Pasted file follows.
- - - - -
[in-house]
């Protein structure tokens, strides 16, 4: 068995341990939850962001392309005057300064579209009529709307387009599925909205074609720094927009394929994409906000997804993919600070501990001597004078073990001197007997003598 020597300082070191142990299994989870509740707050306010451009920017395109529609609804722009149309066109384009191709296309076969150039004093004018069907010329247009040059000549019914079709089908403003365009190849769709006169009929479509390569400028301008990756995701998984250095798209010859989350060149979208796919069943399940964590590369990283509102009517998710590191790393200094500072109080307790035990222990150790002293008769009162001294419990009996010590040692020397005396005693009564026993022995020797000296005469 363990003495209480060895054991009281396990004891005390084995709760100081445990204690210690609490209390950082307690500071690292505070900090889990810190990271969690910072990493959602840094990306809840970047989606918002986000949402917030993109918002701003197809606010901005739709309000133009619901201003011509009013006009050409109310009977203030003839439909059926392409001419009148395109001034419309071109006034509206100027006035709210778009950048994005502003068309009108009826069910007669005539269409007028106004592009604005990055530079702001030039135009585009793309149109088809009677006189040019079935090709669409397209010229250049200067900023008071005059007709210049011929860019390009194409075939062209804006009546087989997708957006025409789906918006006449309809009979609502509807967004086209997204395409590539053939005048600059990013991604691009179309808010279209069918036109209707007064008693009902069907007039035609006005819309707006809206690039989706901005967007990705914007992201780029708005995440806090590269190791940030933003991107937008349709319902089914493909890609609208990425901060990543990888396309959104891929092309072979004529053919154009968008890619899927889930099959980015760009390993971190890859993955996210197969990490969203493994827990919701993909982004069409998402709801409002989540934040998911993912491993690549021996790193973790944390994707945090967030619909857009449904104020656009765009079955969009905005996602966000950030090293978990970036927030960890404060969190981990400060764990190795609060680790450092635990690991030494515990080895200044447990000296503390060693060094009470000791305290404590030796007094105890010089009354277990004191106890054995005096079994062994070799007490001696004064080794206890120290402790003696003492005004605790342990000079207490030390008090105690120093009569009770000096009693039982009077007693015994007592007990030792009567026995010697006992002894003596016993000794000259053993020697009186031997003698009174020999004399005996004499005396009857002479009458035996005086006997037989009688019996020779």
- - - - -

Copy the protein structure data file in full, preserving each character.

[in-house]
């Protein structure tokens, strides 16, 4: 068995341990939850962001392309005057300064579209009529709307387009599925909205074609720094927009394929994409906000997804993919600070501990001597004078073990001197007997003598 020597300082070191142990299994989870509740707050306010451009920017395109529609609804722009149309066109384009191709296309076969150039004093004018069907010329247009040059000549019914079709089908403003365009190849769709006169009929479509390569400028301008990756995701998984250095798209010859989350060149979208796919069943399940964590590369990283509102009517998710590191790393200094500072109080307790035990222990150790002293008769009162001294419990009996010590040692020397005396005693009564026993022995020797000296005469 363990003495209480060895054991009281396990004891005390084995709760100081445990204690210690609490209390950082307690500071690292505070900090889990810190990271969690910072990493959602840094990306809840970047989606918002986000949402917030993109918002701003197809606010901005739709309000133009619901201003011509009013006009050409109310009977203030003839439909059926392409001419009148395109001034419309071109006034509206100027006035709210778009950048994005502003068309009108009826069910007669005539269409007028106004592009604005990055530079702001030039135009585009793309149109088809009677006189040019079935090709669409397209010229250049200067900023008071005059007709210049011929860019390009194409075939062209804006009546087989997708957006025409789906918006006449309809009979609502509807967004086209997204395409590539053939005048600059990013991604691009179309808010279209069918036109209707007064008693009902069907007039035609006005819309707006809206690039989706901005967007990705914007992201780029708005995440806090590269190791940030933003991107937008349709319902089914493909890609609208990425901060990543990888396309959104891929092309072979004529053919154009968008890619899927889930099959980015760009390993971190890859993955996210197969990490969203493994827990919701993909982004069409998402709801409002989540934040998911993912491993690549021996790193973790944390994707945090967030619909857009449904104020656009765009079955969009905005996602966000950030090293978990970036927030960890404060969190981990400060764990190795609060680790450092635990690991030494515990080895200044447990000296503390060693060094009470000791305290404590030796007094105890010089009354277990004191106890054995005096079994062994070799007490001696004064080794206890120290402790003696003492005004605790342990000079207490030390008090105690120093009569009770000096009693039982009077007693015994007592007990030792009567026995010697006992002894003596016993000794000259053993020697009186031997003698009174020999004399005996004499005396009857002479009458035996005086006997037989009688019996020779």